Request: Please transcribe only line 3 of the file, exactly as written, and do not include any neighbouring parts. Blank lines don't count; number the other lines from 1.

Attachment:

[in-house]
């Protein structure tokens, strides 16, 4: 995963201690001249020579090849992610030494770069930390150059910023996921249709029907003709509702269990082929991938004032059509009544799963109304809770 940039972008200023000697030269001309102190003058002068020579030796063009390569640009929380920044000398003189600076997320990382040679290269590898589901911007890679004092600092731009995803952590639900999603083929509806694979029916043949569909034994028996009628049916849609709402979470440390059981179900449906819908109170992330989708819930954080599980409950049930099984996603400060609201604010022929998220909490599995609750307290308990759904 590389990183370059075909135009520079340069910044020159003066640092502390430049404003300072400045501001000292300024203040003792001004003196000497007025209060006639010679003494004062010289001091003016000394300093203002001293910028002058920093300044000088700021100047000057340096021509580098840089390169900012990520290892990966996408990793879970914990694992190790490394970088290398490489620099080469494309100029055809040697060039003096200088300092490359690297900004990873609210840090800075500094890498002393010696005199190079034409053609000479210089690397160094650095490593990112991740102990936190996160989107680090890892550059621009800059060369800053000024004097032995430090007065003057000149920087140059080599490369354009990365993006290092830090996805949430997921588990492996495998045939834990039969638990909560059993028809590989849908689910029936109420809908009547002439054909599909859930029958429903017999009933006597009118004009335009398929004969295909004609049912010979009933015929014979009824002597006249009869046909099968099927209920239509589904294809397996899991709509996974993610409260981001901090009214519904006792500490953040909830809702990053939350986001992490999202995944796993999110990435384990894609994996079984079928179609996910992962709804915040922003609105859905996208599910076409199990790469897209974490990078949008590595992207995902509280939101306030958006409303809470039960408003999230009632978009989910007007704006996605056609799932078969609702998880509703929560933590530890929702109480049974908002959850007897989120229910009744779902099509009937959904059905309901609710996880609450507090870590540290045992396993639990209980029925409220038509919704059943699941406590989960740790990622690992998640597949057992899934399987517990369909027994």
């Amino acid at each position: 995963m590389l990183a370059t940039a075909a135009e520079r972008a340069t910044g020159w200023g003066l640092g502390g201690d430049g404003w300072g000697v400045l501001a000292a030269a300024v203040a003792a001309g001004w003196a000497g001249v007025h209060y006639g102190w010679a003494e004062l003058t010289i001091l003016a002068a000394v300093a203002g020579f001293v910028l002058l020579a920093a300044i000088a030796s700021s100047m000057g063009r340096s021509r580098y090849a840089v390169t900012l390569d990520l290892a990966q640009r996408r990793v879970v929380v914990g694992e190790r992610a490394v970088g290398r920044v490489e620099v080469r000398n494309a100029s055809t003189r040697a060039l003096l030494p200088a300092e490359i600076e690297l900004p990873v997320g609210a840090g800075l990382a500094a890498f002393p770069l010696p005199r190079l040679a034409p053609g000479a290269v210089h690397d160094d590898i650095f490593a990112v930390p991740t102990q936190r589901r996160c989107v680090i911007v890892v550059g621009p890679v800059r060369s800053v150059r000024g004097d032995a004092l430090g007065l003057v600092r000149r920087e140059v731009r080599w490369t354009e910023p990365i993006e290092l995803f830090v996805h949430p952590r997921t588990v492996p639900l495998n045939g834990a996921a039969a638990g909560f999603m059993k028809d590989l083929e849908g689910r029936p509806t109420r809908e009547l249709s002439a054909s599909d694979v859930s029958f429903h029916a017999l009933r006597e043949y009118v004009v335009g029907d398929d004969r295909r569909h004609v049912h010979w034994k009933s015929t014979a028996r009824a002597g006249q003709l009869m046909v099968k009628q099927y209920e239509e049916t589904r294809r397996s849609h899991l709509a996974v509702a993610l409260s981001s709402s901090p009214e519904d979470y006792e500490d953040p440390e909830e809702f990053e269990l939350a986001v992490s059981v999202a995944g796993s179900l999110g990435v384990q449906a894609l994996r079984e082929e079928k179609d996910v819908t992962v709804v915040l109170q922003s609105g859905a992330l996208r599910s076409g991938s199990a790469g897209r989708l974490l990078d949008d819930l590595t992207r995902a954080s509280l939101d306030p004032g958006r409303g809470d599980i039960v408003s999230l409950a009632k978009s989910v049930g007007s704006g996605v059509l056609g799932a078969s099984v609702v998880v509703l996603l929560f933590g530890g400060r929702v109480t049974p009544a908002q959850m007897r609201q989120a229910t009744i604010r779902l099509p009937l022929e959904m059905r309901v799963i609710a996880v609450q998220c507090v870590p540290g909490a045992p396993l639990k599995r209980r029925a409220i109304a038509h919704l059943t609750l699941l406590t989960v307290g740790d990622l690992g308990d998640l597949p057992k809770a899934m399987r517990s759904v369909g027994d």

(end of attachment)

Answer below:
């Amino acid at each position: 995963m590389l990183a370059t940039a075909a135009e520079r972008a340069t910044g020159w200023g003066l640092g502390g201690d430049g404003w300072g000697v400045l501001a000292a030269a300024v203040a003792a001309g001004w003196a000497g001249v007025h209060y006639g102190w010679a003494e004062l003058t010289i001091l003016a002068a000394v300093a203002g020579f001293v910028l002058l020579a920093a300044i000088a030796s700021s100047m000057g063009r340096s021509r580098y090849a840089v390169t900012l390569d990520l290892a990966q640009r996408r990793v879970v929380v914990g694992e190790r992610a490394v970088g290398r920044v490489e620099v080469r000398n494309a100029s055809t003189r040697a060039l003096l030494p200088a300092e490359i600076e690297l900004p990873v997320g609210a840090g800075l990382a500094a890498f002393p770069l010696p005199r190079l040679a034409p053609g000479a290269v210089h690397d160094d590898i650095f490593a990112v930390p991740t102990q936190r589901r996160c989107v680090i911007v890892v550059g621009p890679v800059r060369s800053v150059r000024g004097d032995a004092l430090g007065l003057v600092r000149r920087e140059v731009r080599w490369t354009e910023p990365i993006e290092l995803f830090v996805h949430p952590r997921t588990v492996p639900l495998n045939g834990a996921a039969a638990g909560f999603m059993k028809d590989l083929e849908g689910r029936p509806t109420r809908e009547l249709s002439a054909s599909d694979v859930s029958f429903h029916a017999l009933r006597e043949y009118v004009v335009g029907d398929d004969r295909r569909h004609v049912h010979w034994k009933s015929t014979a028996r009824a002597g006249q003709l009869m046909v099968k009628q099927y209920e239509e049916t589904r294809r397996s849609h899991l709509a996974v509702a993610l409260s981001s709402s901090p009214e519904d979470y006792e500490d953040p440390e909830e809702f990053e269990l939350a986001v992490s059981v999202a995944g796993s179900l999110g990435v384990q449906a894609l994996r079984e082929e079928k179609d996910v819908t992962v709804v915040l109170q922003s609105g859905a992330l996208r599910s076409g991938s199990a790469g897209r989708l974490l990078d949008d819930l590595t992207r995902a954080s509280l939101d306030p004032g958006r409303g809470d599980i039960v408003s999230l409950a009632k978009s989910v049930g007007s704006g996605v059509l056609g799932a078969s099984v609702v998880v509703l996603l929560f933590g530890g400060r929702v109480t049974p009544a908002q959850m007897r609201q989120a229910t009744i604010r779902l099509p009937l022929e959904m059905r309901v799963i609710a996880v609450q998220c507090v870590p540290g909490a045992p396993l639990k599995r209980r029925a409220i109304a038509h919704l059943t609750l699941l406590t989960v307290g740790d990622l690992g308990d998640l597949p057992k809770a899934m399987r517990s759904v369909g027994d």